China's Demands Anger Congress, May Hurt Bid

By Jonathan Weisman
Washington Post Staff Writer
Wednesday, July 6, 2005

Members of Congress from both political parties reacted with angry surprise yesterday to the Chinese government's demand that they correct their "mistaken ways" and "stop interfering" with a Chinese company's bid to acquire a U.S. oil firm.

Lawmakers suggested the broadside would only toughen Washington's scrutiny of the proposed takeover of Unocal Corp. by CNOOC Ltd., a Chinese energy firm controlled by the government.

"How are they going to demand anything of us, elected members of the Congress, the highest branch of the government?" asked Rep. Carolyn Cheeks Kilpatrick (D-Mich.), author of a House amendment, approved last week 333 to 92, that would cut off funds for a federal security review needed to allow the deal to proceed. "We're a democracy. We're not communists."

"At the very least, they have solidified -- if not exacerbated -- concerns of members of Congress here, by telling Congress to butt out," said Brian Kennedy, a spokesman for Rep. Richard W. Pombo (R-Calif.), chairman of the House Resources Committee. Pombo was co-author of a resolution, passed 398 to 15, expressing concern that the takeover bid could threaten national security.

Since CNOOC made its unsolicited, $18.5 billion bid for Unocal, CNOOC officials and their representatives in the United States have been careful to distance the company from the Chinese government and to paint the transaction as purely a business venture. But the Chinese Foreign Ministry upset that orchestration Monday with a prepared, strongly worded statement addressed directly to Congress.

"We demand that the U.S. Congress correct its mistaken ways of politicizing economic and trade issues and stop interfering in the normal commercial exchanges between enterprises of the two countries," the ministry wrote. "CNOOC's bid to take over the U.S. Unocal company is a normal commercial activity between enterprises and should not fall victim to political interference."

Many members of Congress view CNOOC's bid as anything but "a normal commercial activity." Unocal's board of directors had already accepted a $16.5 billion bid in cash and stock from a U.S. oil company, Chevron Corp., and CNOOC's unsolicited entry coincided with China's very public efforts to secure energy reserves for its rapidly rising demand. Anti-Chinese sentiment in Congress has been building for several years over charges of currency manipulation, intellectual property theft and other unfair trade practices.

Chevron, in turn, has stoked those fears with its own lobbying effort, designed to link CNOOC to Chinese government policy aims. Officials at Chevron, the nation's second-largest oil company, have portrayed their efforts to buy Unocal as a David fighting the unlimited resources of the Chinese government's Goliath.

"This is a government buying a commercial company and moving probable [oil and gas] reserves from the market to government holdings," Peter J. Robertson, Chevron's vice chairman, said in an interview last week. "This is not free trade. This is unfair trade."

By demanding that the House repudiate its votes, the Chinese government may have played into Chevron's hands. "I don't think 333 people who represent millions of Americans all over this country made a mistake," Kilpatrick said. "They knew exactly what they were doing."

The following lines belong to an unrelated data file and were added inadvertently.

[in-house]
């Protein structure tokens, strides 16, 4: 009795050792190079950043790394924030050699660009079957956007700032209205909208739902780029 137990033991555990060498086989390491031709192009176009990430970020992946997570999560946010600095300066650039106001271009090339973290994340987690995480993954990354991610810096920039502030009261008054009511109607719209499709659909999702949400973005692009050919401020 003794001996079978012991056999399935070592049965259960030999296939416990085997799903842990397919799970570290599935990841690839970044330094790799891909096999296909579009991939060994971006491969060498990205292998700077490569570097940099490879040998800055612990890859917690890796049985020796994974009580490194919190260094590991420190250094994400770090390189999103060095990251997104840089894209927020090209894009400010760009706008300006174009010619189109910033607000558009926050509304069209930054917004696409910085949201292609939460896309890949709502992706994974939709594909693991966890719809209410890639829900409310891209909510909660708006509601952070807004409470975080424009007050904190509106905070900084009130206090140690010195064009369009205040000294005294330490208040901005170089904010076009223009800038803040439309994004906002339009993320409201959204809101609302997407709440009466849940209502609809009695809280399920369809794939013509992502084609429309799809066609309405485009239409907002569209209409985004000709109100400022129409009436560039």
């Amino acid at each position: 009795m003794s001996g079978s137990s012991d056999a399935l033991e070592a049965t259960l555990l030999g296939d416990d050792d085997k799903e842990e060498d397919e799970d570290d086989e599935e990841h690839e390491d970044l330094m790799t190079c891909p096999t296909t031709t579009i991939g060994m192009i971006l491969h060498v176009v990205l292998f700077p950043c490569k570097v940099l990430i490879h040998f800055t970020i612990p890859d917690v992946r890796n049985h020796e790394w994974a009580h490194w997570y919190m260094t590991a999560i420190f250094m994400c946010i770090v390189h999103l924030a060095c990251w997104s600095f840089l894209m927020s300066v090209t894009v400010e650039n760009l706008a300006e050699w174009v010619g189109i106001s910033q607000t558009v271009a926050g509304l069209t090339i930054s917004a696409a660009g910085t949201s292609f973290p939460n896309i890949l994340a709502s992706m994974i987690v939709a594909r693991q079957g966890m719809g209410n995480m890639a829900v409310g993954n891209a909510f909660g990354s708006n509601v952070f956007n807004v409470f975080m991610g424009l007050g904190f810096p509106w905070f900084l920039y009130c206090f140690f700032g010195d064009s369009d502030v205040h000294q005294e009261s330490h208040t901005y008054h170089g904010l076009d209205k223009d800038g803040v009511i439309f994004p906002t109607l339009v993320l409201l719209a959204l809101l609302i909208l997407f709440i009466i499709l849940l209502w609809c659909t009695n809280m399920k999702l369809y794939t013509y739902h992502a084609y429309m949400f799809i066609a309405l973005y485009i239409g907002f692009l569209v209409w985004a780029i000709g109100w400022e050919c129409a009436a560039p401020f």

"When the Chinese government acts like they do nothing wrong and they can rattle a saber at everyone, they are not helping their cause," said Sen. Charles E. Schumer (D-N.Y.), co-author of a bill that would slap steep tariffs on Chinese goods if the government fails to revalue its currency.

And Rep. John D. Dingell (D-Mich.), the longest-serving current member of the House, plans to announce today the reintroduction of another bill that would crack down on currency manipulation

Wall Street also viewed the Chinese statement as potentially damaging. "CNOOC now probably has to do a significant public relations blitz and open up its books and show that they do in fact operate independently," said Jeb S. Armstrong, energy analyst at Argus Research Co. "But that's probably not going to happen."

Chevron stock rose $1.59to $58.56 a share yesterday, perhaps reflecting investor belief that the Chinese statement strengthened Chevron's hand and lessened chances that the company will have to significantly increase its offer. The increase in the stock price pushed the value of Chevron's bid to $16.7 billion.

Officials at Public Strategies Inc., which is handling public relations for CNOOC, would not comment on the Chinese Foreign Ministry statement. But officials in Washington and New York who are close to CNOOC said the government had made their already difficult job considerably more challenging.

Bush administration officials were not surprised by the statement, however. For several months, administration officials have warned China that they could hold off anti-China sentiments for only so long. If the government fails to respond to trade concerns, eventually Congress will act. But Chinese officials have repeatedly showed their belief that Congress is more beholden to White House wishes than in fact it is, administration officials say.

Staff writer Ben White contributed to this report.

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